We’re talking about the inflection point between traditional PR tactics and real-life events…and we hope you’ll enjoy it.
You can listen here (at this link that shows a way-too-big picture of Dave).
Another list? Yes: this list of the Top 25 Most Powerful Marketers is hot off the presses.
This is an experiment. We’re coming up with an entirely subjective list, and we’re doing so just for the linkbait. Let’s see if anyone takes this seriously.
This list was created using a proprietary formula, taking into account Twitter and Facebook presence, as well as a “Concentric Circle Measurement” that factors in things like positivity and reach.
Here’s the July 1 ranking, created by the Social Media Institute.
Top 25 Social Media Marketers.
Michael is the guy behind Social Media Examiner.
Have you heard UnMarketing speak? Read his books? Certainly you’ve seen him on Twitter!
Shelly runs a shop called V3 in Kansas City.
He has a book called Influence Marketing, with the guy listed below…
Danny is part of ArCompany, and blogs at Danny Brown.
Olivier is considered one of the sharpest marketers out there, and his site is called The Brand Builder.
Works at Edelman as EVP of Digital.
Wrote a book with Jason Falls (#25, above) AND runs a firm called Waldow Social.
Amber is part of the team behind Sidera Works.
Marjorie works for the family business – Clayman Marketing Communications.
Jason has a great blog and podcast.
Ken is part of the team at Inkling Media.
One of the most influential authorities on blog marketing, Mitch also has a new book out.
Can’t say enough about Seth Godin.
Dave is the author of a book on real estate social media, and is Managing Principal of Area 224.
So, what do you think…should you take lists like this seriously? Do you know they’re entirely written for linkbait? Are you in on the joke?
This is a subjective list – even though the list avoided first-person pronouns, it’s still one guy’s opinion. Clever, no?
Dave from Area 224 is working on another launch – Metasip. Real wine, beer, and spirits reviews by real people.
Indecision is awful. You want a yes or a no…not a maybe. So how do you turn the maybe into an advantage?
This might be one of the more counterintuitive posts you will ever see here. As business people, we want you to say Yes. And, if you don’t say Yes, we want you to say No. Not leave us hanging.
Binary decisions. 1 = yes, 0 = no. Code gets written that way. You click the button, good stuff happens. You don’t click the button, nothing happens.
Limbo isn’t fun. I’ll get back to you. Let me call you later. I’m waiting on someone else to weigh in.
Time to Thrive In The Maybe.
We’ve beaten the Integrated Marketing drum over and over here, and we’ll continue doing so. Because Maybe is Marketing.
We worked with a client a couple years back whose initial goal was to “get going on Twitter.” (This happens quite a bit: there’s not a real reason to be there, except for the fact that everyone else is there. See our post on Holistic Social Media.) We got them going on Twitter. It was fun, too; as a lifestyle brand it was important for them to start engaging with the influencers in their space.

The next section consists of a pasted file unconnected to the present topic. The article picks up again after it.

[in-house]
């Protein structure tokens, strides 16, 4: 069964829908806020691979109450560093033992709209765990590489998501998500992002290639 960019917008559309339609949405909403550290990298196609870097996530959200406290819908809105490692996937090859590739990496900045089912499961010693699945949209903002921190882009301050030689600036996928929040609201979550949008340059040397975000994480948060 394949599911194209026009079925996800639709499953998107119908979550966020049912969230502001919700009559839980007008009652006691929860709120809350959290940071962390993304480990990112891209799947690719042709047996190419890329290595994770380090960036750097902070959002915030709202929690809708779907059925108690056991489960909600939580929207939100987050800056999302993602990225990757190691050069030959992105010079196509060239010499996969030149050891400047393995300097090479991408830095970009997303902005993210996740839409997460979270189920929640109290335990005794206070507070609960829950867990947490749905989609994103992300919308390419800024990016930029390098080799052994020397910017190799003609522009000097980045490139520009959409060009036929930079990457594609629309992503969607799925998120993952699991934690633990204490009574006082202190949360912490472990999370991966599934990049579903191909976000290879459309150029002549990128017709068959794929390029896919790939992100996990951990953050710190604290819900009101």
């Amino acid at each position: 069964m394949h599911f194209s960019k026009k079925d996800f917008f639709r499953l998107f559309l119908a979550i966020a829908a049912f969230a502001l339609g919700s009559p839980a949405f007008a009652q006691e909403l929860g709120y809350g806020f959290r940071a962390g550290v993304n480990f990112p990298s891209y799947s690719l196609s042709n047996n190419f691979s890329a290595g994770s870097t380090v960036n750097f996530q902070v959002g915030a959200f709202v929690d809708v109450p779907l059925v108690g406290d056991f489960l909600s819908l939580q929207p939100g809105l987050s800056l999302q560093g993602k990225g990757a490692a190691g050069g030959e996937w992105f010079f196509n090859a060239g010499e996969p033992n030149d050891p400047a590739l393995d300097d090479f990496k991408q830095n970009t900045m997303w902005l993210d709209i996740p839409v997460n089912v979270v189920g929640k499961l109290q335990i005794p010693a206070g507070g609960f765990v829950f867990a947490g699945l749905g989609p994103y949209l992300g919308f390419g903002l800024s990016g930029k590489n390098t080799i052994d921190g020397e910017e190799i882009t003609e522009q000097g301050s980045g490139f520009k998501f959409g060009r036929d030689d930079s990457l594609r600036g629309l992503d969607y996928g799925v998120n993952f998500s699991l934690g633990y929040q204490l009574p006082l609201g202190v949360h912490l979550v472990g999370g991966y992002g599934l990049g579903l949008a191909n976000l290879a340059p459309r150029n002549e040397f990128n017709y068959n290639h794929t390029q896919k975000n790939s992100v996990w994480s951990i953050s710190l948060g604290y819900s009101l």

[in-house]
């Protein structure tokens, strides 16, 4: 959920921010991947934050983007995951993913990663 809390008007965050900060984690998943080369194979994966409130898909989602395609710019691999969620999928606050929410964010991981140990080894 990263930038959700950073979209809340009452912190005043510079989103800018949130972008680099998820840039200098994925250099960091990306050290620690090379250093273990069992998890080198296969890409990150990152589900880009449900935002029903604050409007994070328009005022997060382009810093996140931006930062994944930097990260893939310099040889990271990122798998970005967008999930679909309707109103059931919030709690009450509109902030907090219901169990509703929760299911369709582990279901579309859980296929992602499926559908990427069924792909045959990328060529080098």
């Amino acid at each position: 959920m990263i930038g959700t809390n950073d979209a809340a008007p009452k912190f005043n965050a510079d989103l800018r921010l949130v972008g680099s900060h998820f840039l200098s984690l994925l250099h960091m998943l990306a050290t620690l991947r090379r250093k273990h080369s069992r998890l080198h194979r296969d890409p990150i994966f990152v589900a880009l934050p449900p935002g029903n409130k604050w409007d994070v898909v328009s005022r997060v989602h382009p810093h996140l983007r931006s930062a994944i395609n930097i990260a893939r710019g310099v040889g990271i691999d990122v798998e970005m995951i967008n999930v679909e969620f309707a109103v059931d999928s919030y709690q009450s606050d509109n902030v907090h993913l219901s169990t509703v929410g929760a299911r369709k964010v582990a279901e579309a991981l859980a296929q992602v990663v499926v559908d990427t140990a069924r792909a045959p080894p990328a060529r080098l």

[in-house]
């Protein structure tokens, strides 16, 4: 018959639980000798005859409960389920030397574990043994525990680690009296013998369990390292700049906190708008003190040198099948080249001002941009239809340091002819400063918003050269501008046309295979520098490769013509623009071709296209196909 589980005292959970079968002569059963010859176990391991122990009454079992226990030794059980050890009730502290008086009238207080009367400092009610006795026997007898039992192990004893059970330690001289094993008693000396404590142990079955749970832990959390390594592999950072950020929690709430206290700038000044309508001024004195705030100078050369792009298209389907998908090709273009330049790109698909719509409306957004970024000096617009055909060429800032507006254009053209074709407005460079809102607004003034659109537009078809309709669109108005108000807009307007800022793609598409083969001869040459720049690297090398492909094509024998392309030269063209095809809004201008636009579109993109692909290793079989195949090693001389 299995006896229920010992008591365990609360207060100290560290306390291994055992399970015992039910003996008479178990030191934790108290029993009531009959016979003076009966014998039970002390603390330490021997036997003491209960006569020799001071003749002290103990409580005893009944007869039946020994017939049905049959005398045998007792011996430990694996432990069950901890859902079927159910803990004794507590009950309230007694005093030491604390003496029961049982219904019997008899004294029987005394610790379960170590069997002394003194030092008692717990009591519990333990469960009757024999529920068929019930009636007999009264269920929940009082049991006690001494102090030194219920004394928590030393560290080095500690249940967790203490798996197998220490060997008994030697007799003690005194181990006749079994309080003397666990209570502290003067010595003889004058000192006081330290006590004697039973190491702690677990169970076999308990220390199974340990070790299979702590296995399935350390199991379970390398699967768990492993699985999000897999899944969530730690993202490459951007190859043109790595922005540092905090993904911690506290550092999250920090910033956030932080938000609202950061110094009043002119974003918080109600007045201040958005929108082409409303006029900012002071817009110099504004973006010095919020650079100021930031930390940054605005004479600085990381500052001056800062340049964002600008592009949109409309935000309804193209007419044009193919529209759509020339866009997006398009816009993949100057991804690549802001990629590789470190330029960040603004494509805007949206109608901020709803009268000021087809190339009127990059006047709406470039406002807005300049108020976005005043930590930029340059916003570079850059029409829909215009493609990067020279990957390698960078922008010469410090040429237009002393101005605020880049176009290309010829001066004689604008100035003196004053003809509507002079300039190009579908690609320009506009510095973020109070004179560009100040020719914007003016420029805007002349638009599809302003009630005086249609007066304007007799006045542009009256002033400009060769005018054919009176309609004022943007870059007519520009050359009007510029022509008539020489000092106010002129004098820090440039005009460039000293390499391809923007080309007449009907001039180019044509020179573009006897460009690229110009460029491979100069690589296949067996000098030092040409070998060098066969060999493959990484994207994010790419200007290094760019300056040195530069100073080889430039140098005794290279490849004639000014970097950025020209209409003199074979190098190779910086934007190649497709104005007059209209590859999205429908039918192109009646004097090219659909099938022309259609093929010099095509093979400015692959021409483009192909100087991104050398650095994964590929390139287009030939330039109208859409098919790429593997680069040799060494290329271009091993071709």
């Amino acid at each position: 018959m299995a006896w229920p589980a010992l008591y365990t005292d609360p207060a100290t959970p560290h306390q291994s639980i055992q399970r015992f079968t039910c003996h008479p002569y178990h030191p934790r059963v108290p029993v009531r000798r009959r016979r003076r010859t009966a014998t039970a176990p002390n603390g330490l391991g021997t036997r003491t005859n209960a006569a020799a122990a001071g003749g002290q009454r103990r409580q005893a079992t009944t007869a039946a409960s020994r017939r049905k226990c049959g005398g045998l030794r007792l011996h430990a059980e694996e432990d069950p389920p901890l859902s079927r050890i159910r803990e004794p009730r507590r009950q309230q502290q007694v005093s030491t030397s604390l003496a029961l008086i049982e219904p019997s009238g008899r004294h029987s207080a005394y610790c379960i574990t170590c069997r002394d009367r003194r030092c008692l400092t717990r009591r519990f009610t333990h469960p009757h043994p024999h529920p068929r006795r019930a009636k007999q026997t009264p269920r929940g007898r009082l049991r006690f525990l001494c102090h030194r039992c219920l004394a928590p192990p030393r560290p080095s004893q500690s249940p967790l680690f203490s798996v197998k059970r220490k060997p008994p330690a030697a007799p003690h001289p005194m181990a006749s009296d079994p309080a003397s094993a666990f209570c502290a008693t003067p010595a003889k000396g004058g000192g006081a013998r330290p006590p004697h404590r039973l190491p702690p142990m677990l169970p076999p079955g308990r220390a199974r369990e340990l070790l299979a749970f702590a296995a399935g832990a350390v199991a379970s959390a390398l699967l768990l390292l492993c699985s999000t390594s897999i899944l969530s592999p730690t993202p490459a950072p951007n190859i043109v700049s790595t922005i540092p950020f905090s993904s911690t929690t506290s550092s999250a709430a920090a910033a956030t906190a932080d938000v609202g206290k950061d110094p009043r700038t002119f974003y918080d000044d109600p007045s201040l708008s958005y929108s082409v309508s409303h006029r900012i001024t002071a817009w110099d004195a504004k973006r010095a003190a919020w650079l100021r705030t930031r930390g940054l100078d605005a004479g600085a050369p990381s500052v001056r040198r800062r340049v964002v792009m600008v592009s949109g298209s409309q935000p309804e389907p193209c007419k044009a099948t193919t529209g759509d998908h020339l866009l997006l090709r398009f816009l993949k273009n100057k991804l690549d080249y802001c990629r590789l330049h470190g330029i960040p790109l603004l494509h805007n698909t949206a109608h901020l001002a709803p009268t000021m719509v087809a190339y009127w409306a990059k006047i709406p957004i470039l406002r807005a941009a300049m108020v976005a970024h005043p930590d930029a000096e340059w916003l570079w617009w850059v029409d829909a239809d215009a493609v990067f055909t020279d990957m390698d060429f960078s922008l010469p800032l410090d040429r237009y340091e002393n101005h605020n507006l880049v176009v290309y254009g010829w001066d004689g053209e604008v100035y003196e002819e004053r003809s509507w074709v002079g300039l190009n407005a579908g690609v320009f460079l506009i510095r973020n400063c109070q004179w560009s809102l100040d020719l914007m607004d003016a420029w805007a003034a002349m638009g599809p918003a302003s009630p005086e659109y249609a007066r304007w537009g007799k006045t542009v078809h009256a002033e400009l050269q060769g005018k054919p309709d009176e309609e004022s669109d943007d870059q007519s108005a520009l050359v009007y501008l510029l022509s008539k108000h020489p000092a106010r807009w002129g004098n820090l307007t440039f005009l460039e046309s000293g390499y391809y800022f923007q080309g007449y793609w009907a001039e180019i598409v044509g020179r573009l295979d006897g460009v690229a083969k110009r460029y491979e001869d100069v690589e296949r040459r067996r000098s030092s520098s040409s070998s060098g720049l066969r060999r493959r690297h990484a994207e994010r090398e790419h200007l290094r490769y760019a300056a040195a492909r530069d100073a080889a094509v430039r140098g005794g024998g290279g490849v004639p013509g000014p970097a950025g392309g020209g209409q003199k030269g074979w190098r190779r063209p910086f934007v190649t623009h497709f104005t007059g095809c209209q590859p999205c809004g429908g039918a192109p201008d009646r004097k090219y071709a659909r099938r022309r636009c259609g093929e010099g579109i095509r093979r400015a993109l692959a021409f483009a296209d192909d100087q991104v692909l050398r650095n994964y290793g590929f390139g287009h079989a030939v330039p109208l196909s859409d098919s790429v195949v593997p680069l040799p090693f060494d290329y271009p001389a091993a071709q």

Here’s Where Maybe Came In.
These were decision makers – but the Yes/No question couldn’t be asked on Twitter. And it couldn’t be answered on Twitter. That would have looked stupid – we knew it, the client knew it, and our original plan to “get going on Twitter” had to include an element of non-sales. Of un-marketing.
If we spent all of our time getting people to constantly answer the Yes/No question – “do you want this product?” – we would have missed out on some actual real life experience.
“I love your stuff! I just wish I could get it in Singapore – I have to settle for the one time each year I make it over to Hong Kong.”
This is Maybe. Maybe I’d buy it if it were near me. Maybe you should consider selling it here. Maybe I should fly over to the States and come work for you. Maybe.
We’re so busy asking for the sale that we’re not busy enough paying attention to everything that happens in-between. Yes is great, and you want that. No is sudden and can be stunning – but sometimes you want that, too.
Maybe will drag you along, sure, but possibly teach you a lot about what you’re doing wrong, or what someone else is doing right.
We have had quite a few discussions about how the New Marketing Funnel is quite a bit different than the old one. (It’s one of the lessons in 12 Minute Marketing and you can check out the 12 Minute Marketing Sample Lessons here.) Old funnel was more up and down than New Funnel – which has a much wider opening (thanks to New Media) and is gonna have so much more Maybe.
Maybe I’ll take a look at the email. Maybe I’ll visit the website. Maybe there’s a mobile component. Maybe I’ll watch a video. Maybe I’ll want to try the product for a little while first.
These aren’t just maybes – they are opportunities for dialogue, to build (there’s that word) “community.” To strive for (here’s another word) “engagement.”
Old marketers will just shrug their shoulders and move on to the old tried-and-true ways.